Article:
As in the case of 1857, the foundation of the other two mutinies was primarily a religious one.
Most know of the Rebellion of 1857 as the First War of Independence or The Mutiny as may be referred to by different people. Very few are aware that at least two incidents predate the events of 1857-8, namely the 1806 Vellore Mutiny and the Barrackpore Mutiny of 1824. Though both were on a far smaller scale as compared to 1857, the two set the ball rolling for what was to happen about three decades later.
Historians tend to brush aside the Vellore and Barrackpore incidents as localised affairs, but then, neither was the 1857 uprising a pan-Indian subcontinent event (Pan-Indian subcontinent as there was no India at that time, just a bunch of small and large kingdoms scattered over a landmass). It was localised to parts of the Bengal Presidency alone. The other two presidencies, Madras and Bombay, were far away from any related events, the only reference to the two being when units of the Madras and the Bombay Native Infantry and Cavalry were moved to assist their brethren in the Bengal Native Infantry and the British Army units involved in quelling the mutiny up north.
As in the case of 1857, the foundation of the other two mutinies was primarily a religious one. In the Vellore incident, the sepoy dress code was changed in 1805 under which Hindu soldiers were forbidden to wear religious marks and no facial hair allowed for Muslims.
Also, General Sir John Craddock, Commander-in-Chief of the Madras Army, changed the headgear from the traditional turban to the round hat, largely associated with Europeans and Christians, infuriating both Hindus and Muslims, because it went against the recommendations of the Military Board which stated that all uniform changes should be given due consideration. This led to rumours of conversion of troops to Christianity.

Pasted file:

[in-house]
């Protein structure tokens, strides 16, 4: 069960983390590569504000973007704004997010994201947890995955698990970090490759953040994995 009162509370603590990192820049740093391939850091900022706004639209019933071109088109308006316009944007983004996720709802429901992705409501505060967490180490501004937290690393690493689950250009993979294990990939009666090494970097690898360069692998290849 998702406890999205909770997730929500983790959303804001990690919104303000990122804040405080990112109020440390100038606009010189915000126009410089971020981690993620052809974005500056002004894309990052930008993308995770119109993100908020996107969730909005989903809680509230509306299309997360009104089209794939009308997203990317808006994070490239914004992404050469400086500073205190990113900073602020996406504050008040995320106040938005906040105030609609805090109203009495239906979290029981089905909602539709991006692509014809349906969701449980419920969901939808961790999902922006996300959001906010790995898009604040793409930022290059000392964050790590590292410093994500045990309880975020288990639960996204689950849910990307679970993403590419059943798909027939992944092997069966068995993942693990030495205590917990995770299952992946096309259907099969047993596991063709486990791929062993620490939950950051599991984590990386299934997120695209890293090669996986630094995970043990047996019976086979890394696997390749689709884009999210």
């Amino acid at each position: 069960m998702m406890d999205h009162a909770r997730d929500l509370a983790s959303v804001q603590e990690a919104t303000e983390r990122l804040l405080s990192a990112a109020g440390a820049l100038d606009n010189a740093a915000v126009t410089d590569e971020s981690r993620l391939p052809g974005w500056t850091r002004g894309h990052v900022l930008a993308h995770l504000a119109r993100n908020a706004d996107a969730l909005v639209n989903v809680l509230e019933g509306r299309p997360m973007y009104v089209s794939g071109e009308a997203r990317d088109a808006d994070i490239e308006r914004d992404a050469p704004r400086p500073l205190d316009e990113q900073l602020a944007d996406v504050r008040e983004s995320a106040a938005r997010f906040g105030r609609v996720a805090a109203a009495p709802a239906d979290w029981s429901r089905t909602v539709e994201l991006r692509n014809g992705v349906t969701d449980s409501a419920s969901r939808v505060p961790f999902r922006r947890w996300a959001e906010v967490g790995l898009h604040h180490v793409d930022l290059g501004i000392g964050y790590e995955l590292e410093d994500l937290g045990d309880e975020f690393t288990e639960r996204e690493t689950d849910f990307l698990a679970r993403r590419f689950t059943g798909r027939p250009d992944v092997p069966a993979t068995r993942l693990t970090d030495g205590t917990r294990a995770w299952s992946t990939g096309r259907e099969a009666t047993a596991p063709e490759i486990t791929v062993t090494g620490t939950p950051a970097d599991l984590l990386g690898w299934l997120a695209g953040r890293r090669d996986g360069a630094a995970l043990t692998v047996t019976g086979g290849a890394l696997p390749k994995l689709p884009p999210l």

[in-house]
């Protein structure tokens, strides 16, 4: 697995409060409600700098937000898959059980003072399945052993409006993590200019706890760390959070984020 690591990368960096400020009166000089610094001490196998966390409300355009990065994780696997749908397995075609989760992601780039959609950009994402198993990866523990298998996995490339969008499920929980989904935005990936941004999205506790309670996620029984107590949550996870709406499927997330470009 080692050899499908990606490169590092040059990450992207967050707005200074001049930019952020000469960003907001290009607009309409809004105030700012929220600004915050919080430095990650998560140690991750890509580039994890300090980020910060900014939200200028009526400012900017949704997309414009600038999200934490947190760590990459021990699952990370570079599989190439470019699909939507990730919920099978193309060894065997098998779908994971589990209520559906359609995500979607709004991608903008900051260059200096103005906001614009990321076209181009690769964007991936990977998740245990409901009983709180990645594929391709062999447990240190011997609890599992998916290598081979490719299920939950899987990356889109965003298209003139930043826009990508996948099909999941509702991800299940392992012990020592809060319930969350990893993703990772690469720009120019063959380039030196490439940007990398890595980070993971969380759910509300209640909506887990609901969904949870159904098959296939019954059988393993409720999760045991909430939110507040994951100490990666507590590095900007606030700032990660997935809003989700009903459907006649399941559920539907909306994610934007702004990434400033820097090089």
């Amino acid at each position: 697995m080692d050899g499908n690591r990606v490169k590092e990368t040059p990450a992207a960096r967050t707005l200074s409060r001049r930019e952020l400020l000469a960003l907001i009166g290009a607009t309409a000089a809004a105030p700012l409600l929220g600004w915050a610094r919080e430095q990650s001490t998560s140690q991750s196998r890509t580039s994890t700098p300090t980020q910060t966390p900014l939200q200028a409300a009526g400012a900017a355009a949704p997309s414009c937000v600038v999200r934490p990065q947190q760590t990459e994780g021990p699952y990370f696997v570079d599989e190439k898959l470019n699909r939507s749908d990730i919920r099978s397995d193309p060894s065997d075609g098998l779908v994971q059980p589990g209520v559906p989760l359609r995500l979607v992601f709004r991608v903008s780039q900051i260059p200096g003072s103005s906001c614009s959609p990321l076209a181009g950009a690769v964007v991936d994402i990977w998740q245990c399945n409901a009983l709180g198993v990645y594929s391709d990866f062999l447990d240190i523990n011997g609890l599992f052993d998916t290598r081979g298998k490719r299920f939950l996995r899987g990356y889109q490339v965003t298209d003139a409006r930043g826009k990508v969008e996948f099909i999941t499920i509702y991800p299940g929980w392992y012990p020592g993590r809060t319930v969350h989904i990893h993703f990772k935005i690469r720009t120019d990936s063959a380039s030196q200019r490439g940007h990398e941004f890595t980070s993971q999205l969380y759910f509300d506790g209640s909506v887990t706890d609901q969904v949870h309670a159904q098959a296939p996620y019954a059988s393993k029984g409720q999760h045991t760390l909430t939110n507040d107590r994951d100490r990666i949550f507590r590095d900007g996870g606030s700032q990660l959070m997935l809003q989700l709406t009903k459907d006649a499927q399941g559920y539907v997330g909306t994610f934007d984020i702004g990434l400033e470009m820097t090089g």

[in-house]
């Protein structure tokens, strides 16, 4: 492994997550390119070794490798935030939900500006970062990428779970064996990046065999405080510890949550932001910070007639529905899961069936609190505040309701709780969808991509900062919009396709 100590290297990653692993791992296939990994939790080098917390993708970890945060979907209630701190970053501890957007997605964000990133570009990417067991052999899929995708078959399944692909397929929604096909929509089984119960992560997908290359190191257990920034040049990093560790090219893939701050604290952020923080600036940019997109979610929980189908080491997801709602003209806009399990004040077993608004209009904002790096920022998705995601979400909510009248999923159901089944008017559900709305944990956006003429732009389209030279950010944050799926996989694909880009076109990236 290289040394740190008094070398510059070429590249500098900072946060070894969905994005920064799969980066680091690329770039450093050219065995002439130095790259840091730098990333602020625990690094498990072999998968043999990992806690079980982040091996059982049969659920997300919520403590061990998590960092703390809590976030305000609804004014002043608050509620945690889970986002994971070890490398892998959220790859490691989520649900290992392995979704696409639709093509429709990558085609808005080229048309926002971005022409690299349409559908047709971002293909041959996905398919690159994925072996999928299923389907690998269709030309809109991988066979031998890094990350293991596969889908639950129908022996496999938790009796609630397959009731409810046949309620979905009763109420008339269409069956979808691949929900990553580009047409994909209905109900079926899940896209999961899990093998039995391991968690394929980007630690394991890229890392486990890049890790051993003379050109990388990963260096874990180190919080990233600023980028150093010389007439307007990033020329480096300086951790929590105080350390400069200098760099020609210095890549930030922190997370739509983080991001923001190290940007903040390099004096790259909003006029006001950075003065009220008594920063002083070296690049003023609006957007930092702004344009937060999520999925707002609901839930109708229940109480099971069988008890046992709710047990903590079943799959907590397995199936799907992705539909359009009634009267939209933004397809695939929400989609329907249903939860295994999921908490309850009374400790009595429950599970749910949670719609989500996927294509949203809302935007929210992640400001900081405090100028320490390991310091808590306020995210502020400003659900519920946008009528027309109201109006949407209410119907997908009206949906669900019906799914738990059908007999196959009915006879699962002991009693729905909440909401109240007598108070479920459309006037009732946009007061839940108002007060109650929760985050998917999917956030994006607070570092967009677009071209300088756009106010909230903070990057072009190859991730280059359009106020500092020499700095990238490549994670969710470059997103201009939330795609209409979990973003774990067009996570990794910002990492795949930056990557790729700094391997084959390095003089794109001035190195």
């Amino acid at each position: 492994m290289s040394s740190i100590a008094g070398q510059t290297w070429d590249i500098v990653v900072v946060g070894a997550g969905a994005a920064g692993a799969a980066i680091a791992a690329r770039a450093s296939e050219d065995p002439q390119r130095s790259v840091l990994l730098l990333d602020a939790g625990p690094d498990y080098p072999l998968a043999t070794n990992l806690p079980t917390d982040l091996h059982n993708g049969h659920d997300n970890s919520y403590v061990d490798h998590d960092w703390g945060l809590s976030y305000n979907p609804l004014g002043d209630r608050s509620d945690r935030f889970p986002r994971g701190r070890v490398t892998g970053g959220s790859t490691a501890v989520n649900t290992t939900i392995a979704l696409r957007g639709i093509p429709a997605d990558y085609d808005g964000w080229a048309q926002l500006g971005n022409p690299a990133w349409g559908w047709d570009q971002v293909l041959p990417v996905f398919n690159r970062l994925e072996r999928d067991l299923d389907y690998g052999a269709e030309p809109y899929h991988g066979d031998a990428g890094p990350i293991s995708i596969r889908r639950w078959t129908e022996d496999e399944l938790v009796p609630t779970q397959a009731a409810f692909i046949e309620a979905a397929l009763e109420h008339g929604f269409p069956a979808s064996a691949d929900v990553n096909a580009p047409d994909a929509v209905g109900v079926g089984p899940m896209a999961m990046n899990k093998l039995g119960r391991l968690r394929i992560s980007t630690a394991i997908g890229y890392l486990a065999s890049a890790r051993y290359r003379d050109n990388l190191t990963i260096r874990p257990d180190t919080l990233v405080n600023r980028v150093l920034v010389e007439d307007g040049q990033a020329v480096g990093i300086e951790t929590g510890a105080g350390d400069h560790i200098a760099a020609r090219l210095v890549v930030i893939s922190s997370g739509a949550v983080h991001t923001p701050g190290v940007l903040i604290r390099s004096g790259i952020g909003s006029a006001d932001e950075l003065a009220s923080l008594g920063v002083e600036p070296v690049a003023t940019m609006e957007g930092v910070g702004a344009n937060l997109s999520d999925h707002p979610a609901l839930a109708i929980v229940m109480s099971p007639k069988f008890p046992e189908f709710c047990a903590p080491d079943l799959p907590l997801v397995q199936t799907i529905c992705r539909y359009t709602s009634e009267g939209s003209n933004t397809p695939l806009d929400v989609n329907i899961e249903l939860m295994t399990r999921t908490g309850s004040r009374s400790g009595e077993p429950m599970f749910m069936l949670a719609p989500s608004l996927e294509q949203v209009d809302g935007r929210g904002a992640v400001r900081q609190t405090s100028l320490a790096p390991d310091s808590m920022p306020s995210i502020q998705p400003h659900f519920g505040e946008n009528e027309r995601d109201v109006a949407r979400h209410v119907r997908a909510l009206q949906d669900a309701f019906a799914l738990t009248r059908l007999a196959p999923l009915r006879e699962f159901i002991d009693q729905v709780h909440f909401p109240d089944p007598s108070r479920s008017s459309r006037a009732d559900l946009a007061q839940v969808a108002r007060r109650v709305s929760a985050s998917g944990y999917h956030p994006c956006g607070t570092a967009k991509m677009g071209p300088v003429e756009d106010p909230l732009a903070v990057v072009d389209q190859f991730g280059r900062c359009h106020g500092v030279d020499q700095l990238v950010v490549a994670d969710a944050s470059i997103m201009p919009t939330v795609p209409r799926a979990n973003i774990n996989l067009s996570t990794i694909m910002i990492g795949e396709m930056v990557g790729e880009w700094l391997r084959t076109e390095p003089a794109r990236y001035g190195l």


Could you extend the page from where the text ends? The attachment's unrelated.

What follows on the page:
Furthermore, the native troops were made to feel inferior by the British officers and men and their issues were handled in an insensitive manner. One reason unique to the 1824 Barrackpore mutiny was that orders were passed for the units based in the cantonment (26th, 47th and 62nd BNI (Bengal Native Infantry)) to move to Chittagong on foot to board ships to Rangoon for the First Anglo Burmese War in October 1824.
As per the religious beliefs at that time, sailing the high seas by the higher caste Indian sepoys was unthinkable and doing so would lead to being ostracised. To compound the issue, there was no transportation made available to the units and they were ordered to move on foot with all equipment. The troops, already incensed by the movement order, which was taken without consultation with their Indian officers, refused to move, leading to strong handedness by the officers in punishing those who spoke up, ultimately leading to the troops taking to arms and laying siege to the cantonment for two days.
The Vellore mutiny, as in Barrackpore, was short lived and lasted only one day, it was violent and bloody when the mutineers stormed the Vellore Fort and captured it, killing many British soldiers. This rebellion was further instigated by the deceased Tipu Sultan’s sons, imprisoned there who promised all support to the men. This sudden outbreak was suppressed by the British with a number of mutineers being executed and others court-martialed.
Even though the two events of 1806 and 1924 were small and limited to just one venue each, they were signs for the bigger events to come, shaking the confidence of the East India Company and the crown. At that point of time, Calcutta was the British Capital after the Battle of Plassey. Madras and Calcutta were sea-ports with huge commercial interests at stake for the British. Bengal Presidency was home to indigo in addition, providing the British a huge area rich in resources.
The Madras Presidency was home to spices and teak, the latter was sent to Britain to build ships while the presence here was to monopolise the lucrative trade in spices — the primary reason for the Europeans travelling around the globe to fight their battles on the Indian sub-continent. This highlights the importance of the Vellore Mutiny of July 10, 1806 as the 1st Indian Mutiny. A chapter of Indian history neither chronicled in Tamil Nadu’s history, nor in the pages of the rich Indian history.
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